The official website of the White House, WhiteHouse.gov, has been completely replaced with a new version for the Biden administration, and it comes with some unexpected accessibility features: a high contrast mode, which serves as a dark mode, and a toggle to make the font size larger.
Both options show up along the left rail as big, easy-to-click or tap buttons, and that’s the way you’ll need to toggle them. Even if your device has a system-wide dark mode, the White House website won’t switch over automatically. That’s because it’s really there to serve as an accessibility feature, meant to help anyone who would have trouble reading or looking at a bright white screen with black text.
With dark mode being very popular among heavy computer users as well, people online were understandably excited to see the change.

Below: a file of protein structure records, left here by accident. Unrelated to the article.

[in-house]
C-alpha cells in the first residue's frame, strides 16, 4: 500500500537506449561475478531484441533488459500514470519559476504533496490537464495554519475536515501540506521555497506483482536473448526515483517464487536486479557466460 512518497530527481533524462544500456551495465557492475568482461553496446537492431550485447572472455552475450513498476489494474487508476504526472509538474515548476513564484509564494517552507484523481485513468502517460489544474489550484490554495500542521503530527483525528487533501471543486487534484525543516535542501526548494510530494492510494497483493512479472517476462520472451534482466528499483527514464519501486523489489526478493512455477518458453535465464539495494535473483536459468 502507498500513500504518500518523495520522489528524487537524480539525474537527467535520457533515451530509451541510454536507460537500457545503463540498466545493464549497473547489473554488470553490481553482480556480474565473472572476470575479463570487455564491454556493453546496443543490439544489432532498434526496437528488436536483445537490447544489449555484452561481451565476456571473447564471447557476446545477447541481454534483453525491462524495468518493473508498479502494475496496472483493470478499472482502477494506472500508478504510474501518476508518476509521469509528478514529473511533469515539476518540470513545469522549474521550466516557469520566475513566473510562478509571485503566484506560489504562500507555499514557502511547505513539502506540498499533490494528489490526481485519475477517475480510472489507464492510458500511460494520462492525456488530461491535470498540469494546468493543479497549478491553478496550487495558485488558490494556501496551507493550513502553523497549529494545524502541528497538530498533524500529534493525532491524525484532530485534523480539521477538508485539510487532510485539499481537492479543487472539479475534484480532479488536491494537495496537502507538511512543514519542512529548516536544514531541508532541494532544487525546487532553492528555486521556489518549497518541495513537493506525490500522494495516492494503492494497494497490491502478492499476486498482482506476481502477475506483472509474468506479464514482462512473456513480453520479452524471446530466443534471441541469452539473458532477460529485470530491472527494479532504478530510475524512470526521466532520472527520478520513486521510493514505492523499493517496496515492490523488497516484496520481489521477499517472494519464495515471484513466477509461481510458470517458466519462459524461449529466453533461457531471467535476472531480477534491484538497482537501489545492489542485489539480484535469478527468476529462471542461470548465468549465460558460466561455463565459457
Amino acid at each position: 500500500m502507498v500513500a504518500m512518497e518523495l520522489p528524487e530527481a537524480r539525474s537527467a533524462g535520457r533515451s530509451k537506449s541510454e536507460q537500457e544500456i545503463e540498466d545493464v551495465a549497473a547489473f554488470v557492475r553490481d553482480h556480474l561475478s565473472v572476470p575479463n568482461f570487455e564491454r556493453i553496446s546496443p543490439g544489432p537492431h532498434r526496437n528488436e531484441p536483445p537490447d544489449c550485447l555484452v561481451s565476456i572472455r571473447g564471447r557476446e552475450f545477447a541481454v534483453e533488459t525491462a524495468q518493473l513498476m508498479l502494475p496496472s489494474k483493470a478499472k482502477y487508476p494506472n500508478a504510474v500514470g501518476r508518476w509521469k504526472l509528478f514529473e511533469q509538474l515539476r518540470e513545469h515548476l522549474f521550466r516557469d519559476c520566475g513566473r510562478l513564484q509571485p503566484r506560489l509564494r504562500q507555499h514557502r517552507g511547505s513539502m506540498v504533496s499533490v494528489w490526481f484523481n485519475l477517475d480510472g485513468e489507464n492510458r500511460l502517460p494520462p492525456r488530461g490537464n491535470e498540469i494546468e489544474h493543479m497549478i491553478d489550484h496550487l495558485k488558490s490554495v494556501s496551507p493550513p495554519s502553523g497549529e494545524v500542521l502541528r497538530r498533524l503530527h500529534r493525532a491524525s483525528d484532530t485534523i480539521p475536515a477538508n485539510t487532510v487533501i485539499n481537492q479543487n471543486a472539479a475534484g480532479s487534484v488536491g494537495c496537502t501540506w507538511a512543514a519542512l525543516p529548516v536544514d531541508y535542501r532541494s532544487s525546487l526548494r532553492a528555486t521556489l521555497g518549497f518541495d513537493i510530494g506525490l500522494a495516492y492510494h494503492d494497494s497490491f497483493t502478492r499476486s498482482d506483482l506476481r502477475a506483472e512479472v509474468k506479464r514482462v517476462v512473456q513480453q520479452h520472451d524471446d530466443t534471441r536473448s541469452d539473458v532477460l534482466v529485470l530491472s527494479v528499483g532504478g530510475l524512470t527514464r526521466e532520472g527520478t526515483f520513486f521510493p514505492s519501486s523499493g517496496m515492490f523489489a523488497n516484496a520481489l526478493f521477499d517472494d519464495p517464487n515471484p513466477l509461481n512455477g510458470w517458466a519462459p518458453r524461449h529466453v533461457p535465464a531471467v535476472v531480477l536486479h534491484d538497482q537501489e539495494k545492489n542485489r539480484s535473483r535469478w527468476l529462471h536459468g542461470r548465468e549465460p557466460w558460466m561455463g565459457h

The large text mode — no surprises — makes the text on the site significantly larger, while still preserving the layout, something that may not be true when using a browser’s built-in zoom ability.
Acting as a recruiting tool for anyone who’s looking into the site’s code, the HTML header also makes a callout to the US Digital Service. The group, led by a former Google engineer, is tasked with making sure US government websites are as good as any of the other ones we visit on a daily basis.
While the previous WhiteHouse.gov site wasn’t a trainwreck by any means (at least technically speaking), it’s good to see that the new administration is taking accessibility and digital competency seriously from the start.
The site also has an addition to help with inclusivity — the “Contact Us” form now asks the user for their preferred pronouns. The change was spotted by GLAAD, and hopefully speaks to a trend with the current administration. Vice President Kamala Harris also includes her pronouns in her personal Twitter bio (though they aren’t yet in her @VP bio.)
Update January 20th, 3:28PM ET: Added that the website’s contact form now also allows the user to input their preferred pronouns.